Shemspreg verbs

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Verbs are words which express actions, perceptions, movements, mental conditions, and other relations. Verbs are at the core of all sentences, and are the most complex words in the language. Verbs are used to distinguish tense, aspect, valency, and mood-categories whose force or meaning apply to the whole sentence. In this chapter I discuss the formation and use of verbal stems and inflection, as well as processes used to derive new verbs.


There are two stems or grades which can be derived from each verbal root: full and reduced. The distinction between full and reduced grades is fundamental to tense distinctions in Shemspreg; full grade marks non-past tense, and reduced grade marks past tense. The examples below show how verbal grades can cue tense with the verb root nem- 'take'.

a. nemes 'takes, is taking'
b. enmi 'was taking'
nenmi 'took'

In (a), the full grade of the verb is used with present tense meaning. In (b) the reduced grade in used in both forms with past tense meaning. In this section I discuss how the grades are formed.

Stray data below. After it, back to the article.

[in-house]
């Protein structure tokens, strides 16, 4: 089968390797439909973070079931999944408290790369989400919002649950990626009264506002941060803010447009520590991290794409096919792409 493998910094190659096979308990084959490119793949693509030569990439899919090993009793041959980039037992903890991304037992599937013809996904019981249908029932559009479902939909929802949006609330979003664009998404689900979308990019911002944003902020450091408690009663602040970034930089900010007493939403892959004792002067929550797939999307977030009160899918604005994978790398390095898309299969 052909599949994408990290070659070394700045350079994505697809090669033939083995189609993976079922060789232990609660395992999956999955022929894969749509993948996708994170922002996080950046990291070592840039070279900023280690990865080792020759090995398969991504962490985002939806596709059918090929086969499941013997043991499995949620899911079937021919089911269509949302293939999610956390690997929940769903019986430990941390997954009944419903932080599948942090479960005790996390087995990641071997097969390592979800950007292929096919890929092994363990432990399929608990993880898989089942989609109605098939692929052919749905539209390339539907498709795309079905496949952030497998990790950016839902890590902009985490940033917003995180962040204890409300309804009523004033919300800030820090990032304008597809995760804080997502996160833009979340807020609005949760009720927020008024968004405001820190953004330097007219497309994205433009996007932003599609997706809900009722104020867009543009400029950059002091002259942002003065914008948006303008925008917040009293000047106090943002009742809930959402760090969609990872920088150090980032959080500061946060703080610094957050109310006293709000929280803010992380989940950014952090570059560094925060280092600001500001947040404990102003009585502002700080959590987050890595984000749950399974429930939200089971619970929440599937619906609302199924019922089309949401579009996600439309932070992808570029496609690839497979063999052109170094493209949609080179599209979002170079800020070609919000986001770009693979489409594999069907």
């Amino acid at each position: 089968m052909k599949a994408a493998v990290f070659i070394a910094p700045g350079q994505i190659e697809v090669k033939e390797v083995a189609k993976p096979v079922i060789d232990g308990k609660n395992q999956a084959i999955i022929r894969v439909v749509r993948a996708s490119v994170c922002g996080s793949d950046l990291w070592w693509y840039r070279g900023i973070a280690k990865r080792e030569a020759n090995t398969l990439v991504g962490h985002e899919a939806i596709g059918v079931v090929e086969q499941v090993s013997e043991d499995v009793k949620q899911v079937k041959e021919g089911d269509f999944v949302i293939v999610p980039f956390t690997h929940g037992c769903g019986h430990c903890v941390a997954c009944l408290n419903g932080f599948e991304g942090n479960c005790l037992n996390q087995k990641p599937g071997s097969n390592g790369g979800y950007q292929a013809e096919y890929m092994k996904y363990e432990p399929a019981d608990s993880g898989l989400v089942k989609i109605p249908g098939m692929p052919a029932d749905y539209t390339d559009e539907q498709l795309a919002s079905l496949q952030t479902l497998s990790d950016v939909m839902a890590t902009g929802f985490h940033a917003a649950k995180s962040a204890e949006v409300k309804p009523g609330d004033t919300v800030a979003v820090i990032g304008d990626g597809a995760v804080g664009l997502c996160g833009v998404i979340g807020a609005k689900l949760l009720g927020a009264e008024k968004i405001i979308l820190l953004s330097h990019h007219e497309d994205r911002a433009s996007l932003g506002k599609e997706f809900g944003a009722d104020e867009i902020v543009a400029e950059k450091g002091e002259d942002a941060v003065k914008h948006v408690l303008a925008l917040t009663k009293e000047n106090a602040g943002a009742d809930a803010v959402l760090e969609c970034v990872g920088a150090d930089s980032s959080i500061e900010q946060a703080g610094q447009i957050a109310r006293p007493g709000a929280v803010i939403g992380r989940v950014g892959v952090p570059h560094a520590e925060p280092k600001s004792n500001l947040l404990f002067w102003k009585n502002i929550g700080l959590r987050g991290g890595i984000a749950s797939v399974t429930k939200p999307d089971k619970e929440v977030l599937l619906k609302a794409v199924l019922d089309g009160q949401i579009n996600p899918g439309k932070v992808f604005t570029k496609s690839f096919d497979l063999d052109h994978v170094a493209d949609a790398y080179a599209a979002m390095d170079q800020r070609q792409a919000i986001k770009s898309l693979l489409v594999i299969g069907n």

Full grade

The full grade is phonologically identical to the verbal root, which is the dictionary entry form; it is normally a single syllable in length. The full grade may or may not begin or end with a consonant.

nem- 'take'

sed- 'sit'

legh- 'lay'

mer- 'die'

ed- 'eat'

aj- 'drive (livestock)'

es- 'be'

doo- 'give'

poo- 'drink'

paa- 'feed'

ei- 'go'

The full grade may also contain a long vowel or diphthong.

saag- 'seek'

leekw- 'leave (tr)'

leezh- 'lick'

woid- 'know'

leuv- 'love'

aig- 'swing'

Many roots have three consonants either in the arrangement CRVC- or CVRC-, where R is a sonorant: r, l or n.

spreg- 'speak'

melj- 'milk'

terk- 'twist'

fend- 'tie'

Reduced grade

The reduced grade is derived from the root. To form the reduced grade from a root with a long vowel, the long vowel is shortened.

root reduced grade gloss
saag- sag- 'seek'
leekw- lekw- 'leave (tr)'
leezh- lezh- 'lick'
doo- do- 'give'

To form the reduced grade from a root with a diphthong, the diphthong is reduced to its second member.

root reduced grade gloss
woid- wid- 'know'
pneu- pnu- 'blow'
aig- ig- 'swing'
snau- snu- 'float'
pneu- pnu- 'breathe'
ei- i- 'go'

To form the reduced grade from a root with a short vowel, the short vowel is simply deleted.

root reduced grade gloss
nem- nm- 'take'
sed- sd- 'sit'
legh- lgh- 'lay'
mer- mr- 'die'
ed- d- 'eat'
aj- j- 'drive (livestock)'
es- s- 'be'